The Carrier Pigeon
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The Carrier Pigeon

5 Ways To Fight Climate Change When Your Government Won’t

It’s time to put your $$ where your mouth is.

Photo by John Cameron on Unsplash

Australia has just voted for three more years of climate inaction — the latest country to follow a terrifying global trend. It’s clear that we can’t rely on governments worldwide to take the kind of leadership required to fight climate change. It’s up to us, the millions of inhabitants that actually do give a damn about the planet.

After your vote, your greatest power as a consumer in a capitalist democracy is your MONEY. Here are 5 things you can do with it to help the planet.

(Note: the organisations I’ve suggested are all Australian, but I’m sure you can find equivalents in your country — if you do, please comment below!)

1. Change your bank

If you have your money in a major bank, then the bad news is you are financing the mining industry. The four biggest banks in Australia — CommBank, ANZ, Westpac and NAB — invest over $10 billion a year in coal mines and power stations, and even smaller banks like ING lend to fossil fuel projects on a lower scale.

One of the simplest things you can do is to switch to a bank that doesn’t — the impact if millions of Australians moved their savings to a different kind of account would be potentially enormous.

Bank Australia doesn’t lend to coal, gas or oil extraction or fossil fuel electricity generation. (They also don’t fund the gambling, tobacco, arms or live exports industries.) It took me about 15 minutes to open an account and transfer my money — and their interest rates and fees are comparable to other banks.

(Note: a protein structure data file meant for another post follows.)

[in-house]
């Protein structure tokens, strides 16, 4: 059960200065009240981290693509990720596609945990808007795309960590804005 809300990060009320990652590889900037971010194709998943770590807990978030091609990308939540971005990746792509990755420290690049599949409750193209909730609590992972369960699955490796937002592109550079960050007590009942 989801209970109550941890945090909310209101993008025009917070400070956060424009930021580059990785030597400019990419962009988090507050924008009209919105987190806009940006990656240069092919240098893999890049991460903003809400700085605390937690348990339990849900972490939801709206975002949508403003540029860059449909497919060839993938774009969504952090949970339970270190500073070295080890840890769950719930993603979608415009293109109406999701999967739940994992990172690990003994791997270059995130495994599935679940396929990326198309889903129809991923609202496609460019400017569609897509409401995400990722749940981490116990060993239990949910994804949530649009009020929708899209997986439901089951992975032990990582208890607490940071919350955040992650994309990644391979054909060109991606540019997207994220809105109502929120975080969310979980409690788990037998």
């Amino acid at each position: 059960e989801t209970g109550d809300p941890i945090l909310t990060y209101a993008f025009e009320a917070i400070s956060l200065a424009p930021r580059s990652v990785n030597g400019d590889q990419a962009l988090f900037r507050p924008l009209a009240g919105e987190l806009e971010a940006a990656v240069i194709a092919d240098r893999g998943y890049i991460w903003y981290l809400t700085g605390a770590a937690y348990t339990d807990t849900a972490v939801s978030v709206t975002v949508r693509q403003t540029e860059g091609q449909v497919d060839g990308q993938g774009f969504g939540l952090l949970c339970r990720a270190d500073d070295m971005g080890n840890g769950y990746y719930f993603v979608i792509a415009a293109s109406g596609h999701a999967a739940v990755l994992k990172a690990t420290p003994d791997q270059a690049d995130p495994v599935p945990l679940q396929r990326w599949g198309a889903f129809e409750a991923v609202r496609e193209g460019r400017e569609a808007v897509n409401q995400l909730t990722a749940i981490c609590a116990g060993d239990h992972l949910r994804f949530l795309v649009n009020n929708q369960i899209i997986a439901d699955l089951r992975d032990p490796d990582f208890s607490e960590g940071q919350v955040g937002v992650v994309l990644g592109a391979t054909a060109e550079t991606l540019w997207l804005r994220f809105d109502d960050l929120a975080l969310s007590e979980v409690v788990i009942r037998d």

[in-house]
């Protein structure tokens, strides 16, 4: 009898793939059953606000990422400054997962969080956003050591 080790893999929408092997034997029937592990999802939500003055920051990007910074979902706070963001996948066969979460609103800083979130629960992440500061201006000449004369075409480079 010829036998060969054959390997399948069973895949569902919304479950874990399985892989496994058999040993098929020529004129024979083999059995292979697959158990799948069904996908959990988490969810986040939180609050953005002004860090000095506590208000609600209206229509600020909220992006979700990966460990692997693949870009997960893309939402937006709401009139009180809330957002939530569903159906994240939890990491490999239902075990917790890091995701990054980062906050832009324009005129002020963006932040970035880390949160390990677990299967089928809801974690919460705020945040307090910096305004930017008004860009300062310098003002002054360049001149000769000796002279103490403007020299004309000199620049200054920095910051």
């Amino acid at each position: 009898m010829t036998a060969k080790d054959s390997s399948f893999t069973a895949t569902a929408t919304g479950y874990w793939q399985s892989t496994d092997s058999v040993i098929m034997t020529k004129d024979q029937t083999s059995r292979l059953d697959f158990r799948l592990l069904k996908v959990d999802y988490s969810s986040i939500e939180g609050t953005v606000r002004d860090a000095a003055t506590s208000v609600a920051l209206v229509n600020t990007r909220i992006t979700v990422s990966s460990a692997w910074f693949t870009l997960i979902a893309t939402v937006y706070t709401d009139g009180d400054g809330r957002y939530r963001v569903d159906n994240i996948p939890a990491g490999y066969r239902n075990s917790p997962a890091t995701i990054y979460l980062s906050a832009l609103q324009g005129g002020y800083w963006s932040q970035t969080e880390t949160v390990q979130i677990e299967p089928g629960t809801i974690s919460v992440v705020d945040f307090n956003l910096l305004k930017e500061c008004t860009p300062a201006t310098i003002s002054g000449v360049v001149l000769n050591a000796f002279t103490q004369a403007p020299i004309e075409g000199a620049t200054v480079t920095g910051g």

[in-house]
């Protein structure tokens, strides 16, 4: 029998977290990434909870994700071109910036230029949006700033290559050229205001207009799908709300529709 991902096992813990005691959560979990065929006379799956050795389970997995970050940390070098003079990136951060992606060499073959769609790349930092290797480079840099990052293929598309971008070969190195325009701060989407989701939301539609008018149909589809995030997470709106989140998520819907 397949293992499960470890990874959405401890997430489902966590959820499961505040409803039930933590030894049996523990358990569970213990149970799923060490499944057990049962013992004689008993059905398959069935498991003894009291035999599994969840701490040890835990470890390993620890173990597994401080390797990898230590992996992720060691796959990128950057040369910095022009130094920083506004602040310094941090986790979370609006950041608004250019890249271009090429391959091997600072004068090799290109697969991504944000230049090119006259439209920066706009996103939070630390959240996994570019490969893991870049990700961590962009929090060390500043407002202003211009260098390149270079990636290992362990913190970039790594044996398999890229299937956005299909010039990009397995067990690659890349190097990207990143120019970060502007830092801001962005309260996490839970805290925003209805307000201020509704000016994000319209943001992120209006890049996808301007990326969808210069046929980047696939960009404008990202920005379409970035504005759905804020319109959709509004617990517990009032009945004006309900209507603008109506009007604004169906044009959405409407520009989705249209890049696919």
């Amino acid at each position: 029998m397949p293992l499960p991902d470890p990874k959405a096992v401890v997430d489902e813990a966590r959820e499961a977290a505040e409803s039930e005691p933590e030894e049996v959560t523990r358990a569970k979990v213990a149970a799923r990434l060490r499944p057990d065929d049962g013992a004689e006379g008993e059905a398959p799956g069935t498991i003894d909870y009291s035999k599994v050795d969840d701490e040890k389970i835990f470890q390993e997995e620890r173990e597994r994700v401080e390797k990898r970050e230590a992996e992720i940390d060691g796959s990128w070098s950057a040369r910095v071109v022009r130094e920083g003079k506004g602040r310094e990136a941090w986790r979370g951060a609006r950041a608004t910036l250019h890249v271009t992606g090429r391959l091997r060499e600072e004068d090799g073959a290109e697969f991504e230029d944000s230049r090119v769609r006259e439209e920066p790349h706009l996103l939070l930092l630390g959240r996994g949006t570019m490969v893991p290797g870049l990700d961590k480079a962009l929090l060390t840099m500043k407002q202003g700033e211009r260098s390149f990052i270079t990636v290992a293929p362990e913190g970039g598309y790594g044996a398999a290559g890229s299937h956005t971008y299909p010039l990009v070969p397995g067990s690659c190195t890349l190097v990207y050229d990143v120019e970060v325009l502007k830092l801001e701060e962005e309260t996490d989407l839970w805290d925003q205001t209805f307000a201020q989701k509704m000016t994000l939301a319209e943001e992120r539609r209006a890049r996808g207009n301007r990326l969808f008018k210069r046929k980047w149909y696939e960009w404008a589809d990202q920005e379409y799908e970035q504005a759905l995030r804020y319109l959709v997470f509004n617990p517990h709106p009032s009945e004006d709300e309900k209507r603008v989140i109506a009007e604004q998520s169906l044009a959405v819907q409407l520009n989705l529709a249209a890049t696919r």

2. Move your superannuation

You may not realise it, but your super is an investment portfolio — and you probably don’t have any control over what it is invested in. Unless you’ve specifically asked your super fund to change your mix of investments, you’ll be allocated a default portfolio with a combination of different assets chosen by the fund.

Yep you guessed it — this probably means your retirement savings are at least partly subsidised by coal. Depending on who your super is with, you may be able to request a “sustainable” option that excludes companies and sectors which don’t meet a standard of social or environmental responsibility.

OR… You can roll over your super to a fund like Australian Ethical that doesn’t invest in coal, oil, gas, logging and other activities that are harmful to the environment (as well as gambling, weapons, and tobacco).

3. Switch to renewable energy

Despite a concerted attempted by the government to prevent the growth of renewable energy in Australia, we are actually very lucky to have access to affordable green power. You just don’t hear about it much amid the highly-politicised scare campaigns (especially at election time) around rising electricity bills.

Companies such as Powershop are 100% carbon neutral and can provide your home with gas and electricity from solar, wind and hydro power. I made the switch over the phone and they took care of everything for me — and my energy bills are even slightly lower than when I was using energy from fossil fuels.

And no, my television doesn’t turn off when the wind doesn’t blow. Just no.